CPA INSIDER

Mentors pave career pathways

An award-winning CPA explains how mentorship has played an important role in her career.
By Teri Saylor

Ebonie Jackson, CPA/CITP, CGMA is fervent in her pursuit of a meaningful career. She credits a series of mentors for her success.

"Mentorship has been so important in my career, and I would not be where I am today without all my mentors," she said.

As director of administrative services at Lucas County Children Services in Toledo, Ohio, Jackson has landed in an agency that allows her to work in a sector she loves. "I am passionate about serving families," she said.

Jackson recently spearheaded a technology makeover that enabled her agency to operate more efficiently. She dismantled administrative processes that had been in place for 40 years and integrated a technology-driven document management system, complete with training to help administrative employees adapt to the changes.

These efforts earned Jackson the 2020 Outstanding CPA in Government Impact Award on the local level.

She acknowledges the mentors who have provided advice, encouragement, and a shoulder to lean on as she made her way through college at Florida A&M University and a career that started in accounting at KPMG. She worked in the corporate world with Owens Corning before arriving in local government, starting with a two-year stint leading the finance department at the Lucas Metropolitan Housing Authority in Toledo before taking her current job in 2017.

"I think mentorship has become an integral part of me and my career," she said, and shared lessons on the value of mentorship she has learned along the way.

Mentors may appear in all walks of life. While Jackson has benefited from the steady guidance of bosses, teachers, and professional acquaintances throughout her career, she said her most important mentor was her mother, who introduced her to the accounting profession and influenced her work ethic.

As a teenager, Jackson assisted with bookkeeping for her mother, Willie Hughey, a career finance officer who is now vice president of finance and accounting at Fisk University in Nashville, Tenn. Through her mother, Jackson learned the value of charting a career path. Today, Jackson still draws parallels to her mother's career. "I worked with university clients at KPMG, so we literally shared the same profession," she said.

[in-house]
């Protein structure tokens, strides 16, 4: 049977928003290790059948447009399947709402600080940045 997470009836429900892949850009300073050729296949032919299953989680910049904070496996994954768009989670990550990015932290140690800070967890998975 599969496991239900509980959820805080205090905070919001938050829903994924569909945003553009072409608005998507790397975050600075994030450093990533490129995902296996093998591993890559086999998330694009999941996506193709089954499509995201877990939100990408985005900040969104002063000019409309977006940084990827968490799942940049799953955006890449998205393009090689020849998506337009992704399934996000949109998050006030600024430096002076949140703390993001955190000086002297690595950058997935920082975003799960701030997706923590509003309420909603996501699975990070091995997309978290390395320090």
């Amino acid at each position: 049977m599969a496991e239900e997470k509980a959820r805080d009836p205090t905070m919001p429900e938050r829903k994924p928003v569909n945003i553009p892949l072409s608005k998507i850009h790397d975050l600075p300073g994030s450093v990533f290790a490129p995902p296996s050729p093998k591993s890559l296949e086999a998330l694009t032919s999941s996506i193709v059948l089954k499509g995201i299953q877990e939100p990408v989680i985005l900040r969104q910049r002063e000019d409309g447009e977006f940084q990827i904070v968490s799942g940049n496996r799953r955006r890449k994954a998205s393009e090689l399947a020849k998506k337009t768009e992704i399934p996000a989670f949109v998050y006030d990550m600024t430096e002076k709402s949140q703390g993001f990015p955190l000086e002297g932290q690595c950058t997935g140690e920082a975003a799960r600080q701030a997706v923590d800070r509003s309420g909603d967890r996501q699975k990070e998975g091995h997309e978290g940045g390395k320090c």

Informal mentors can lead by example. As a young accounting professional, Jackson has developed leadership skills by emulating leaders she admires. She looks up to Kimberly Ellison-Taylor, CPA, CGMA, past chairman of the AICPA.

"I notice how she conducts herself and speaks her opinions in a professional and convincing manner," Jackson said. She advises other young CPAs to become active in professional organizations, attend business and social functions, and meet other professionals they look up to.

Mentoring goes both ways. Jackson's appreciation for her mentors runs deep, and she pays it forward by offering mentorship to other accounting professionals and students. She strives to increase diversity in the accounting profession and often reaches out to support African American accounting students and young CPAs.

"If you want to be a mentor, your state CPA society is a good place to start," Jackson said. Other places to seek professionals who need mentors is your own workplace.

"Human resources or firm managers often have programs that will match seasoned CPAs with entry-level employees," she said.

Mentorships should feel natural. Look for a mentor or mentee with whom you can create genuine rapport, Jackson said. Your relationship should not feel forced. If you are seeking a mentor, seek out someone with skills and intangible qualities you admire, like leadership, patience, and resilience.

If you are seeking a mentee, look for someone with raw talent who may be receptive to your guidance. "Your mentor or mentee doesn't have to be someone exactly like you, but it helps if you find someone you feel connected to," Jackson added.

Effective mentors don't force solutions. The best mentors will refrain from problem-solving, and instead lend a listening ear, Jackson said. They will give suggestions and options for paths forward or offer different perspectives on problems.  

If you are a mentor, don't assume a strategy that would work for you would also work for the person you are mentoring.

"A good mentor serves as a sounding board and empowers their mentee to solve their own problems and chart their own paths forward," she said.

Teri Saylor is a freelance writer based in North Carolina. To comment on this article or to suggest an idea for another article, contact Drew Adamek, a JofA senior editor, at Andrew.Adamek@aicpa-cima.com.

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